pull the plane around the turn. From a control standpoint, the pilot coordinates rudder and
aileron motions - you can often see the ailerons deflect during the turn, although for final
approach this may also be done with a spoiler or inboard flap/aileron. Note that you are pressed
into the seat, not pushed sideways as in a car (why?); if you close your eyes during a gentle turn
you may not even realize the airplane is turning.
Piper Cherokee
Problem 2D
A glider has parasite a drag coefficient CDp and a span efficiency factor e, both for the entire
vehicle. The wing area is S, the aspect ratio is AR, and the weight is W. The glide path angle is
γ, where γ = 0 for level flight and γ < 0 for descent. Assume γ << 1 so that sinγ ≈ γ, cosγ ≈ 1,
etc. Assume the glider operates in still air of constant density.
a.) Find the formula for the speed the glider should fly at to minimize its glide path angle?
Hint: How is glide path angle γ related to L/D?
b.) Find the formula for the speed the glider should fly at to minimize its sink rate? Hint:
sink rate is the vertical component of velocity, namely Vsink = Vsinγ ≈ Vγ
c.) Suppose the glider is released at an altitude H. Find the formula for its maximum
possible range.
d.) Suppose the glider is released at an altitude H. Find the formula for its maximum
possible endurance (time aloft).
Note #1: These results bear a relationship to those of Problem 2A. It can be shown that the
speed from part a.) corresponds to flying at the minimum of the thrust required curve, and the
speed from part b.) corresponds to flying at the minimum of the power required curve. This is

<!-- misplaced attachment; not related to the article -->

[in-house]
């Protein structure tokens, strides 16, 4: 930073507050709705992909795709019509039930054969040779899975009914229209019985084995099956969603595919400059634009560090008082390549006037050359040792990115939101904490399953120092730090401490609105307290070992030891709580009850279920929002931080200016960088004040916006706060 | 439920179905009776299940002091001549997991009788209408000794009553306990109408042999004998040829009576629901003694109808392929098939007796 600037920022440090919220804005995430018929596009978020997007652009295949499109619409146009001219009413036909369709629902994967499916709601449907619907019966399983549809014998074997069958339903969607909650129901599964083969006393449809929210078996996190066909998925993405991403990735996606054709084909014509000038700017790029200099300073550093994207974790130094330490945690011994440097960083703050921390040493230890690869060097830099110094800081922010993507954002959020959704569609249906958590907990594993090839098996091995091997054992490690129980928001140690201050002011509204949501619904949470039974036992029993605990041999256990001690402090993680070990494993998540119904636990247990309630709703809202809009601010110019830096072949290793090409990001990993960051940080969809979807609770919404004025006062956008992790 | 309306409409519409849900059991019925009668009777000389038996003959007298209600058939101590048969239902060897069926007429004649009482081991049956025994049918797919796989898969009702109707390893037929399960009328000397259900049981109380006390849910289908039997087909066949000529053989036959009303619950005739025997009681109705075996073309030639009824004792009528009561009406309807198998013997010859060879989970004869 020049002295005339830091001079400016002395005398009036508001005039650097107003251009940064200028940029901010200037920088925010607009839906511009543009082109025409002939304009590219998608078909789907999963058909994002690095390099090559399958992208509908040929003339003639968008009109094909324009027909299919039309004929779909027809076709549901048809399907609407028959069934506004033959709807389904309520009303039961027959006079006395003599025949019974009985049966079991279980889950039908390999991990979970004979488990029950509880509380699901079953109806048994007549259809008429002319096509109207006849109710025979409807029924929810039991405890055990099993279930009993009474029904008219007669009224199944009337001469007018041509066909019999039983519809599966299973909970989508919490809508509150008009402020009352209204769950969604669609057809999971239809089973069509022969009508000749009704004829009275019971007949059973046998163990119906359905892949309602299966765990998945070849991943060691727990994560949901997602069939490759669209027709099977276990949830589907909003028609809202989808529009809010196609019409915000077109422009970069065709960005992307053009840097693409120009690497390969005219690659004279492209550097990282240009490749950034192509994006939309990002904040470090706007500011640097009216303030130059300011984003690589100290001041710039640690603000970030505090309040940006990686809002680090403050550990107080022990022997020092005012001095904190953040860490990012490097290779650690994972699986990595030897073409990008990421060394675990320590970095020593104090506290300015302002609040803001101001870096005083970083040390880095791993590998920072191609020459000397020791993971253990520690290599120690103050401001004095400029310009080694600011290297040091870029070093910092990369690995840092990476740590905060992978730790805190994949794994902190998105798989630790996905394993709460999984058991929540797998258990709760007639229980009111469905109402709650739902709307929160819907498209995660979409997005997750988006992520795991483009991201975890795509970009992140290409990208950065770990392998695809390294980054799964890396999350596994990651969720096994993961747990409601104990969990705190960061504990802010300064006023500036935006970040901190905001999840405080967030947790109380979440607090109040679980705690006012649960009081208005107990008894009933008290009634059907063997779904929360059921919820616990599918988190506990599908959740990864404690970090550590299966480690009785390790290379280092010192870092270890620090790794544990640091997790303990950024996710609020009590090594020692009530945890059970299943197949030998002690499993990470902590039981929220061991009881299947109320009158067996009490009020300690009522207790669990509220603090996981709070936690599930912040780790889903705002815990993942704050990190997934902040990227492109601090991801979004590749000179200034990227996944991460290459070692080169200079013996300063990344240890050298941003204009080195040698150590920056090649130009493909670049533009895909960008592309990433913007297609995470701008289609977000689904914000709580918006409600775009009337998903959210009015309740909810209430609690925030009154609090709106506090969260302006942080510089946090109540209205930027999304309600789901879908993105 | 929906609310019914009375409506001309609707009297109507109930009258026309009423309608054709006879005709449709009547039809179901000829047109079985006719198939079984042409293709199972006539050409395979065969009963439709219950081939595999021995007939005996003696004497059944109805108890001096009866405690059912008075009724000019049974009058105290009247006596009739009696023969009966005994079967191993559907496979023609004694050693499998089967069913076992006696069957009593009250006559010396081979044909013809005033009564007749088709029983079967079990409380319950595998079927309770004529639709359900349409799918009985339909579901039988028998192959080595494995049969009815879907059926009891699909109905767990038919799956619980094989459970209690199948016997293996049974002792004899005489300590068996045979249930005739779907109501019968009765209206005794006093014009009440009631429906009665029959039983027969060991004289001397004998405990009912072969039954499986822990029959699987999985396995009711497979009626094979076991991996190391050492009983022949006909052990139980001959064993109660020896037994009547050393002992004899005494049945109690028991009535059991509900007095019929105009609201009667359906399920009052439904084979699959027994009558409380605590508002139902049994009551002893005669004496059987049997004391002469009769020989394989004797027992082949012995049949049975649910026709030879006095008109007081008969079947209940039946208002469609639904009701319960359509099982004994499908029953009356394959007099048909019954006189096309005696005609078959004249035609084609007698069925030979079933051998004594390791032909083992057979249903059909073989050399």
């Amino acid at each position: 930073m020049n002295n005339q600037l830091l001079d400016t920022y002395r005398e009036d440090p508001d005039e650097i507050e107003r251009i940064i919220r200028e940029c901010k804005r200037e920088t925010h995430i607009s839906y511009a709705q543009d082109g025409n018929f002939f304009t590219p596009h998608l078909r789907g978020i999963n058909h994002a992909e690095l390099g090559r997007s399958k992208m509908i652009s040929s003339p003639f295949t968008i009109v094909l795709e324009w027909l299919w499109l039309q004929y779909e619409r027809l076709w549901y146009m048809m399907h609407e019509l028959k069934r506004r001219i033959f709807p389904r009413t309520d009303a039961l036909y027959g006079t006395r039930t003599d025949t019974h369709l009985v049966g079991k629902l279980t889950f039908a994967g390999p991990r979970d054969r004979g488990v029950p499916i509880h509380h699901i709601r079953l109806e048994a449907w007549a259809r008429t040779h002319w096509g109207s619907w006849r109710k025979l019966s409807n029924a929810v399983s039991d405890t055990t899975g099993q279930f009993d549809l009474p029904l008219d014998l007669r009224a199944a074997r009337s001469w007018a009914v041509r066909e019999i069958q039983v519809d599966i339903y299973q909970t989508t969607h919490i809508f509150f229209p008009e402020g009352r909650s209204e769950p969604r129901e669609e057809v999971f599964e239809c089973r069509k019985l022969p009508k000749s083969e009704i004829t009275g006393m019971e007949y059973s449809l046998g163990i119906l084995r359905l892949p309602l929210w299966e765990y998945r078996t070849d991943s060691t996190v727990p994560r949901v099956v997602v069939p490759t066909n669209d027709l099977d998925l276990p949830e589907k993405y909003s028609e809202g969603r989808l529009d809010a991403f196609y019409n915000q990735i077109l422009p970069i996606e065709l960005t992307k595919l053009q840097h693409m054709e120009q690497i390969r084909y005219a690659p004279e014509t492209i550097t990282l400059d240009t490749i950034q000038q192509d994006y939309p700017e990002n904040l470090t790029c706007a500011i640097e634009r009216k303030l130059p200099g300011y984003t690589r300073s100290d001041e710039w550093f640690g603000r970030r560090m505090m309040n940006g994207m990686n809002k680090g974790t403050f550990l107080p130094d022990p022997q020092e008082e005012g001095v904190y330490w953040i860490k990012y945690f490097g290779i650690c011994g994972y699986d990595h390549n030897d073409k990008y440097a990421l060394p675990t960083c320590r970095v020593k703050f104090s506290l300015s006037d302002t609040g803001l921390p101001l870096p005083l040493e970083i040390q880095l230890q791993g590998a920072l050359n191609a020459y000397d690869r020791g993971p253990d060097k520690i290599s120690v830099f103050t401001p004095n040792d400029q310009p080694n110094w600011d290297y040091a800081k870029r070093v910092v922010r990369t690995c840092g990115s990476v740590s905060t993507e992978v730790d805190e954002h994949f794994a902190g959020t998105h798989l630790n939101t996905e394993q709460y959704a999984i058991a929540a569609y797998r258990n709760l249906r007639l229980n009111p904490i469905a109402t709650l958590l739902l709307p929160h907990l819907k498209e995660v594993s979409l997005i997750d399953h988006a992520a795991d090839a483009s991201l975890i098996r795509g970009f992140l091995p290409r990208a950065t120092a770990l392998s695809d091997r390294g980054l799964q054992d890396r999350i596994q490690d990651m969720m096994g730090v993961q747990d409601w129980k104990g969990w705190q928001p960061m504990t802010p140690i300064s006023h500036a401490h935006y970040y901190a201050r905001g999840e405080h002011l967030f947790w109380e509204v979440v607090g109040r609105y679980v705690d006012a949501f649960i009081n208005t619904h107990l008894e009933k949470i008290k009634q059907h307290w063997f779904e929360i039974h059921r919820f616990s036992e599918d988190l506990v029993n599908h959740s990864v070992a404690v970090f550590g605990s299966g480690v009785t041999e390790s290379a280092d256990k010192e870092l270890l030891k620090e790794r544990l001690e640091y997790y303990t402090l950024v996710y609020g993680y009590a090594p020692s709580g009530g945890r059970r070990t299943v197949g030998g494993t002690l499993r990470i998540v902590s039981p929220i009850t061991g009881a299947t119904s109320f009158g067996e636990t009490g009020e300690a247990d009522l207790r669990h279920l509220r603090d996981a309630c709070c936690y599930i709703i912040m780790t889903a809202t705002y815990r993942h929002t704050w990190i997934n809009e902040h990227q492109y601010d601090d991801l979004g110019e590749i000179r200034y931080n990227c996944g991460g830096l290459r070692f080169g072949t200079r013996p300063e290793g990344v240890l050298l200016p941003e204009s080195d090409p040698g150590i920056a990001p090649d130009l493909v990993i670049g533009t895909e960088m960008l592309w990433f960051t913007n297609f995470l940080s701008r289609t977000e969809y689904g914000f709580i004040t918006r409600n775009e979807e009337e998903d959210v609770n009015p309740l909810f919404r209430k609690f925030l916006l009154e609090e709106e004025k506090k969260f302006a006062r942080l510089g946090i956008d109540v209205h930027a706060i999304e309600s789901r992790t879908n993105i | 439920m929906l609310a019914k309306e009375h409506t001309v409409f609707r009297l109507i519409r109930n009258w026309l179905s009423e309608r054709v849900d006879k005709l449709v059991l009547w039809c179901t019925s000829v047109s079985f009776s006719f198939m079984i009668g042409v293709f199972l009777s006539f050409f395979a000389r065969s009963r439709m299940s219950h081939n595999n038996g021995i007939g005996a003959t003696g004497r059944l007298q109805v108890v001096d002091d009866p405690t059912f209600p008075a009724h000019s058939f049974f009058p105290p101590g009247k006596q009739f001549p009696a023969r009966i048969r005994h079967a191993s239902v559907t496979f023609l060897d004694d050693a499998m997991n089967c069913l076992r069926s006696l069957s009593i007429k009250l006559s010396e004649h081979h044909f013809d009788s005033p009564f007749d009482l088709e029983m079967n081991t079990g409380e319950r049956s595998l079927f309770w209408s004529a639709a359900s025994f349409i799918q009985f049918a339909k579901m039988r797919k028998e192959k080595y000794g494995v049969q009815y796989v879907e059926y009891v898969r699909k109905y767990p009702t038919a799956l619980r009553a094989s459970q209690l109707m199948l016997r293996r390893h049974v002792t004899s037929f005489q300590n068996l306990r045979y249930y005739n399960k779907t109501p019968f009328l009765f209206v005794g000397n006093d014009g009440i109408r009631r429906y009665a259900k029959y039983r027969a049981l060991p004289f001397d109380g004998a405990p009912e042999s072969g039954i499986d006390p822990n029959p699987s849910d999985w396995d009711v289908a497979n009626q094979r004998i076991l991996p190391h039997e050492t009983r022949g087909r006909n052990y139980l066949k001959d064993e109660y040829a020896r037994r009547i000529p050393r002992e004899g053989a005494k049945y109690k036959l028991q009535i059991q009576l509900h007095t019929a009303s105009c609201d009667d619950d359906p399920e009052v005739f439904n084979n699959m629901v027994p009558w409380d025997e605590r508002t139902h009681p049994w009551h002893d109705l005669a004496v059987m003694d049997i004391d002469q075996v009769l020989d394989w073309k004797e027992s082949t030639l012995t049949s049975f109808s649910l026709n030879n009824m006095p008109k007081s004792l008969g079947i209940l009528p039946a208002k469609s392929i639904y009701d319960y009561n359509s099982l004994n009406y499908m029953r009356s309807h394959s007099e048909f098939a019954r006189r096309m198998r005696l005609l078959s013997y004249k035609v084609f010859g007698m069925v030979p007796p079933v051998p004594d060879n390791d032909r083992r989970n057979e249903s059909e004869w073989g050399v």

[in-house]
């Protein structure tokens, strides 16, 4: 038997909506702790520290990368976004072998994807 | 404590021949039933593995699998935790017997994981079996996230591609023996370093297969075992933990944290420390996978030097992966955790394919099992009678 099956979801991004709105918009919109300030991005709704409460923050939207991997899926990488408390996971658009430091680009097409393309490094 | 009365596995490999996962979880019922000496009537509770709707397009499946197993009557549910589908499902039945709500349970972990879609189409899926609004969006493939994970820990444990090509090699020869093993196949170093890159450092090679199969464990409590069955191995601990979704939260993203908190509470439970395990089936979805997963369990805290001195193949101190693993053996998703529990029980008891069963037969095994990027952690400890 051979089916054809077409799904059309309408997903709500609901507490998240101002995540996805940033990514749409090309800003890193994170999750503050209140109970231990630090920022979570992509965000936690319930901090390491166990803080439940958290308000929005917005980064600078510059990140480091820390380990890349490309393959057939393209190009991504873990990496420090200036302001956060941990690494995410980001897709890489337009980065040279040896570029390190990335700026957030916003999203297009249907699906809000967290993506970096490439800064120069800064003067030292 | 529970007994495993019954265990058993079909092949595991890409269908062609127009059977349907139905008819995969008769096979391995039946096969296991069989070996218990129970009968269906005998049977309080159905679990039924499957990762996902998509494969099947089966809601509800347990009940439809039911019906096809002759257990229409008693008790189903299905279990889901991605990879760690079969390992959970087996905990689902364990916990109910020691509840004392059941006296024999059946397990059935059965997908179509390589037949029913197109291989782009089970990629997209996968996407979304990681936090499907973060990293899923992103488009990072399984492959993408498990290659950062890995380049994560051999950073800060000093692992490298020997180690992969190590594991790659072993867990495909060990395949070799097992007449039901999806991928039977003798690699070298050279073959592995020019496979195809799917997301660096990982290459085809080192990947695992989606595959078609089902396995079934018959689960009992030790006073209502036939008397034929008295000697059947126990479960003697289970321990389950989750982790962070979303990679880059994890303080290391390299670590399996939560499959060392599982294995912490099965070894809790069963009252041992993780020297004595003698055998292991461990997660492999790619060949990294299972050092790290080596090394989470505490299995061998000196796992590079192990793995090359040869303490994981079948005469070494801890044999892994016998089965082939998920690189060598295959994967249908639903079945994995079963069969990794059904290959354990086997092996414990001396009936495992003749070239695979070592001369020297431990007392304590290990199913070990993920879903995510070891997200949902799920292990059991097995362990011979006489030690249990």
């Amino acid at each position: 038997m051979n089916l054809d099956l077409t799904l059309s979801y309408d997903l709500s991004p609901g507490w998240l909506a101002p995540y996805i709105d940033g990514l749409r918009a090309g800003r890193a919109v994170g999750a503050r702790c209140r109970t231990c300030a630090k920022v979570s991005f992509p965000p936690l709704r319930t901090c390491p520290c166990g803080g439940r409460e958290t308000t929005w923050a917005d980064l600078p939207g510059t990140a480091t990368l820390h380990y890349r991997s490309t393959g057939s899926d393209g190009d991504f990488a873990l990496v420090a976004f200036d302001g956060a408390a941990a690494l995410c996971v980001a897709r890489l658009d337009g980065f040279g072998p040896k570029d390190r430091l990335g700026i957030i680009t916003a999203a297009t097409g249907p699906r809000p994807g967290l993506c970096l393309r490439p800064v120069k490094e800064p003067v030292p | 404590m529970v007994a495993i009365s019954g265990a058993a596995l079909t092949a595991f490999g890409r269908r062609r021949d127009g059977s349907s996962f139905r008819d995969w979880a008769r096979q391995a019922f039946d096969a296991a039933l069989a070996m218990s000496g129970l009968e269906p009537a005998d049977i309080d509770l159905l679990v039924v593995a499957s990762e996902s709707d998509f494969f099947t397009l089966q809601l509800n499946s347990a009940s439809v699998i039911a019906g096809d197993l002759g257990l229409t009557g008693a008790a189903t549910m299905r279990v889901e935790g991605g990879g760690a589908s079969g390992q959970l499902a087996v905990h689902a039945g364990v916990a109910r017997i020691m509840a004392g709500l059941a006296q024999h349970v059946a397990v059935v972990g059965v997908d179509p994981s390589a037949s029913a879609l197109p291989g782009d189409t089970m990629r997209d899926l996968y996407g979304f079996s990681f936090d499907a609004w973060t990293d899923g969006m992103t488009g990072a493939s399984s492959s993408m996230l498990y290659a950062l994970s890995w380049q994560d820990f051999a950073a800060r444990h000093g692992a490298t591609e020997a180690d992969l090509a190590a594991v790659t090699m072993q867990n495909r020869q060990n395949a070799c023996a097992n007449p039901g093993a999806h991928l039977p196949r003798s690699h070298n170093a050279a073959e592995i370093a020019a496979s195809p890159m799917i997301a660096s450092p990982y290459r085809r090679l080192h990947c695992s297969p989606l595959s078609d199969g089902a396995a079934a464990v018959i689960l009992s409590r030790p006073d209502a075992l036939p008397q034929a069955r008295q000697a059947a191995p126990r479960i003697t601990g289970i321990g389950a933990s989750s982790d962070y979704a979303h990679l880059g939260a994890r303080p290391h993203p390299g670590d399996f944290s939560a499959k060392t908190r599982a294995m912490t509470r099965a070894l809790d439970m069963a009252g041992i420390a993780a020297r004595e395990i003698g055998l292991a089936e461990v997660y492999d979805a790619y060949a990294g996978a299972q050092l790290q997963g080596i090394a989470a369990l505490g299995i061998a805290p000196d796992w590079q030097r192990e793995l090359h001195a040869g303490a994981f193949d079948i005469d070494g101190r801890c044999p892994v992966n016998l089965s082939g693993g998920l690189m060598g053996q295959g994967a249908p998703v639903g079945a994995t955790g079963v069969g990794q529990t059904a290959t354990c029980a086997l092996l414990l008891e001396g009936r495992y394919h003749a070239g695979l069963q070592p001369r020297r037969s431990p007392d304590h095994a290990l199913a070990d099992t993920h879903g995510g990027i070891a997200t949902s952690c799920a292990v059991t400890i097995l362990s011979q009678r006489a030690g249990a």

fairly obvious since minimum drag means minimum thrust (lift = weight being fixed), and
minimum sink rate means minimum loss of potential energy which is related to minimum power.
Note #2: It is interesting that the glide path angle for the glider is steeper for max. endurance
than for max. range, since the slower flight speed more than compensates for the steeper angle.
Problem 2E
The Piper Cherokee is flying at 3500 ft altitude when the engine quits 5 miles from the airport.
a.) If the pilot glides to maximize range, will he make it back? If so, what will be the speed,
altitude, and flight duration when arriving at the airport? If not, how close will he get?
b.) If the pilot glides to maximize endurance, will he make it back? If so, what will be the
speed, altitude, and flight duration when arriving at the airport? If not, how close will
he get, and how long will the plane have stayed aloft?
Problem 2F
A fluid system flows one-dimensionally in the x-direction in a tube having constant cross-
sectional area S. The system lies between xa(t) and xb(t). The system carries with it some
property QTOT, where Q(x,t) is the amount of this quantity per unit volume. Determine the time
rate of change of QTOT following the system. This 1-D version of the Transport Theorem is
called Leibniz's Rule in mathematics.
dQTOT d xb (t ) xb (t) ∂Q(ξ ,t) dx dx
= ∫ x (t) Q(ξ ,t)dξ = ∫ x (t ) dξ +Q(xb ,t) b − Q(xa ,t) a
dt dt a a ∂t dt dt
http://en.wikipedia.org/wiki/Gottfried_Wilhelm_Leibniz (Note big brain and big hair... :-)